Wednesday, April 21, 2010

Apocalyptic Poetry: Yeats and Hardy

Its interesting to compare the poetry of both Yeats and Hardy during the period before and during World War I. Both poets use the Biblical reference to the return of Christ and the end of the world in their poems, but the manner in which they do so is quite different.
In Yeat's "The Second Coming" he evokes a supernatural element to the idea of the second coming (as Sarah mentioned in her earlier post). This works on the reader to emphasis that the events leading up to this war are something that can't hardly be fathomed, and bare a strong tone of horror.
In comparison, Hardy also makes strong use of the apocalyptic imagery. he describes the noise of gunfire and compares this to "Judgement Day." However, his poem has a much more realistic tone than Yeat's - focused on the details and common events that actually took place. However, this realism evokes a similar tone of horror and dread simply in the fact that the situations are actually happening.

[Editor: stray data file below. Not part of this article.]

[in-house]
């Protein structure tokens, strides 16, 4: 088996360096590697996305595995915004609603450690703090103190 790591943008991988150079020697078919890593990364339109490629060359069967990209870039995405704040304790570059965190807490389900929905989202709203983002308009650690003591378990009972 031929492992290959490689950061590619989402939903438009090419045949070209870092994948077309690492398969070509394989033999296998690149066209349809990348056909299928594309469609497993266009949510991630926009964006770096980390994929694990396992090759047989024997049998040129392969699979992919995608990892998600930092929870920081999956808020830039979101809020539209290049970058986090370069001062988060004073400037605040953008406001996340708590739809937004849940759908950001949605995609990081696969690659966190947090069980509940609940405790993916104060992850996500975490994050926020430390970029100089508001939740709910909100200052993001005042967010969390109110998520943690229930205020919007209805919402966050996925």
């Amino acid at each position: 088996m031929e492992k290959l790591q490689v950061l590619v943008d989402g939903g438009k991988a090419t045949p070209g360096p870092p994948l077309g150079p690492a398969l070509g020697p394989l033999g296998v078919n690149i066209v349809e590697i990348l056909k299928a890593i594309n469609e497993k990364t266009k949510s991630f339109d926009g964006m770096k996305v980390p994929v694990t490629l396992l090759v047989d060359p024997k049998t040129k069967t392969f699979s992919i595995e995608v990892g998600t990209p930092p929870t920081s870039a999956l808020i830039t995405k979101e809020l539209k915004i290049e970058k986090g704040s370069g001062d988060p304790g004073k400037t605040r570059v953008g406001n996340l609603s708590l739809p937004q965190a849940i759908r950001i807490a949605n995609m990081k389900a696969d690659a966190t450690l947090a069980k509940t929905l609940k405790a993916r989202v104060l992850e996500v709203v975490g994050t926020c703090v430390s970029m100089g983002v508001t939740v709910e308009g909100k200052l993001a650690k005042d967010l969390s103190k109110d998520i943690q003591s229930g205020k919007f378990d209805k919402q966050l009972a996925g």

I think the religious allusions in both of these poems work to emphasis the disillusionment of religion felt by the witnesses of the war. As a question of agency, this shows their hopelessness towards human nature after the war, and they feel as if they can't stop the coming horrors from occuring...


  1. I think it is really interesting to compare the use of religion as you have done, but I question your reading of straight reading of disillusionment in both poems. In Hardy, I agree that the men are disillusioned: "Instead of preaching forty years...I wish I had stuck to pipes and beer," but I think Yeats' poem is different; if the war is being compared to the birth of Christ, then I think Yeats could be accusing God of fathering the war. In Hardy's poem, it seems as though he is using religion to condemn the actions of man rather than accusing God of causing the war.

  2. I didn't read as much religion into Hardy the first time, but I definitely see it going back and looking. I like the subtle connections he makes between God and the unnatural attitudes of the weather/ocean etc., and how he uses the ominous setting to make the God/hopeful imagery pop out more in contrast. Essentially it seems like he's using an artists trick like painting red and green side by side so that each appear to pop out more.